Why Your Next Breakthrough Won’t Happen at Your Desk

[Big Ideas Series] The best way to encounter creative flow and innovation is by ditching your desk, going for long walks, having fun, and taking purposeful time apart from your workload.

Editor’s Note: This post is part of our Big Ideas series, a column highlighting the innovative thinking and thought leadership at IIeX events around the world. Matt Johnson will be speaking at IIeX North America (June 11-13 in Atlanta). If you liked this article, you’ll LOVE IIeX North America. Click here to learn more.

Ludwig van Beethoven was probably the best desk worker in history. It’s true–his discipline would make mid-level management anywhere jealous. Beethoven rose at dawn every day (including weekends), counted 60 coffee beans, made a cup, and then sat at his desk and worked for the next seven hours straight. By Gladwell’s 10,000 Hour Rule, or any other measure for that matter, he was an expert many times over. And his work would change the future of music.

But the desk was only part of Beethoven’s story. After work, he would eat a quick afternoon dinner and then embark on a long, vigorous walk through a nearby Vienna forest. He carried a pencil and two sheets of paper, but the point wasn’t to work. It was to walk. And whether Beethoven knew it or not, those walks (and his nightly stops at the theater or tavern) were just as important as his time at the desk. Those walks gave him the perspective necessary to create groundbreaking music.

Beethoven’s daily routine is yet another way that he was ahead of his time. Because it wouldn’t be until 200 years later that science would really understand the power of stepping away. But now we know, and we are better for it. So here are five reasons why your next breakthrough probably won’t happen at your desk.

1. Desks are for doing, not thinking. In her book, Your Creative Brain, Dr. Shelley Carson makes a distinction between your reason brain state (when you logically execute ideas) and your absorb brain state (when you observe and take in information). Both states are critical to the creative process. Desks are a great place for your reason brain state: you have a computer, calendar, phone, and all of the other tools required to execute. But they are also really bad for the absorb brain state. Why? That’s easy–desks are boring, and the absorb state is all about finding new and different stimuli (just like what Beethoven discovered in those Vienna woods).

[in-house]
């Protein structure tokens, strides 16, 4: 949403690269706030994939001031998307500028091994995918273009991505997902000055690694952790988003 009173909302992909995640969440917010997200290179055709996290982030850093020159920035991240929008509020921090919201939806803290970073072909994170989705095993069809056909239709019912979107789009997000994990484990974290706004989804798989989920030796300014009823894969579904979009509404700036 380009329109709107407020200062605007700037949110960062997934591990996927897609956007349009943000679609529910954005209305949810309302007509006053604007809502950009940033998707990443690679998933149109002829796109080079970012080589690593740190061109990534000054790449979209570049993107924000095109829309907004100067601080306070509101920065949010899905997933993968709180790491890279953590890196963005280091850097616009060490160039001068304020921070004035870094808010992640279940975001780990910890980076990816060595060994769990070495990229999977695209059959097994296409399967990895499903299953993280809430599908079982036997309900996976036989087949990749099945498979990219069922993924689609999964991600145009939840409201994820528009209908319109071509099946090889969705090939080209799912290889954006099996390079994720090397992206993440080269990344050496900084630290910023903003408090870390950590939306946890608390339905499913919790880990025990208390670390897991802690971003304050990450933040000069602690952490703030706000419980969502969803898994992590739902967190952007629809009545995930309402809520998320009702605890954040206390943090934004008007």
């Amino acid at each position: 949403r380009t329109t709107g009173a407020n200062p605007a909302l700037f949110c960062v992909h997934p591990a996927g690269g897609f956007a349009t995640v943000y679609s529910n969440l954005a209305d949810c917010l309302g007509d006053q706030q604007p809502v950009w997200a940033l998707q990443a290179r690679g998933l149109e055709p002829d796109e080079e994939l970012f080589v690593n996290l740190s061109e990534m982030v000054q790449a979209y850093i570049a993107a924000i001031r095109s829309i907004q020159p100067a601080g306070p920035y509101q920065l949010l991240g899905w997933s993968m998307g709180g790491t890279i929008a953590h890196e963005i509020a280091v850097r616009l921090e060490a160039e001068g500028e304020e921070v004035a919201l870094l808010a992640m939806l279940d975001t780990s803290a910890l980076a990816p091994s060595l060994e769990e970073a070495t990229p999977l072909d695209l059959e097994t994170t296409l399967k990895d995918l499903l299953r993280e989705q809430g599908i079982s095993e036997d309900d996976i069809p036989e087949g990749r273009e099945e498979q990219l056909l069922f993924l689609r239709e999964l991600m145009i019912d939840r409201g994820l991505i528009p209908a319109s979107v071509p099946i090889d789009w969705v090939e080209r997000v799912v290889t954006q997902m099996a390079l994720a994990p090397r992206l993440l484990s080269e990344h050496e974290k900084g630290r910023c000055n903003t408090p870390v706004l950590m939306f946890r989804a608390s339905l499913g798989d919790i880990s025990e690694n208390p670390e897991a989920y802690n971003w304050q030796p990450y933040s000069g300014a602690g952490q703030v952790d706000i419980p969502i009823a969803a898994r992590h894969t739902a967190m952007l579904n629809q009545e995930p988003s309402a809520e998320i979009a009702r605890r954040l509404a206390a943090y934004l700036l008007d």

2. Walking makes you more creative. A 2014 Stanford study found that people were on average 60 percent more creative when walking than when sitting still. Beethoven wasn’t the only one to figure this out–Charles Darwin, Charles Dickens, Steve Jobs, Mark Zuckerberg, and Jack Dorsey were all big fans of a good long walk too.

3. You need to give yourself the space to space out. A 2006 study found that subconscious thought is a powerful source of creativity. The authors conclude that, “Upon being confronted with a task that requires a certain degree of creativity, it pays off to delegate the labor of thinking to the unconscious mind.” And the best way to activate the subconscious is to get away from your desk and familiar surroundings. This also means that you need to put away your phone. It’s really just an extension of your desk.

4. Having fun makes you more creative. Psychologists from the University of Toronto found that happiness actually boosts creativity. So the next time you’re looking for a new solution to an old problem, you may just want to step out of the office for that round of golf, bowling, karaoke with the team, or really anything that will make you smile.

5. Empty batteries don’t work. Time away from the office can interrupt the cycle of stress that so many face at the desk. The endless emails, phone calls, texts, and reminders can cause chronic stress that leads to decreased creativity, memory issues, and impaired moods. Time away is a powerful way to recharge and refocus, which is why designer Stefan Sagmeister goes to Bali for a year-long sabbatical every seven years.

Before you disconnect and hit the road, though, there are two things to remember. The first is that your time at a desk is just as important as your time away. You have to put in the hard work to fuel the creative mind. The second is that not all time away from your desk is equal. You have to truly disconnect and see, hear, taste, touch, and try new things.

So when you’re on the hunt for that next big idea, think about stepping away. If you change what you see, you might just change how you see.

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Matt Johnson

Matt Johnson

The Frontier Project, Lead Consultant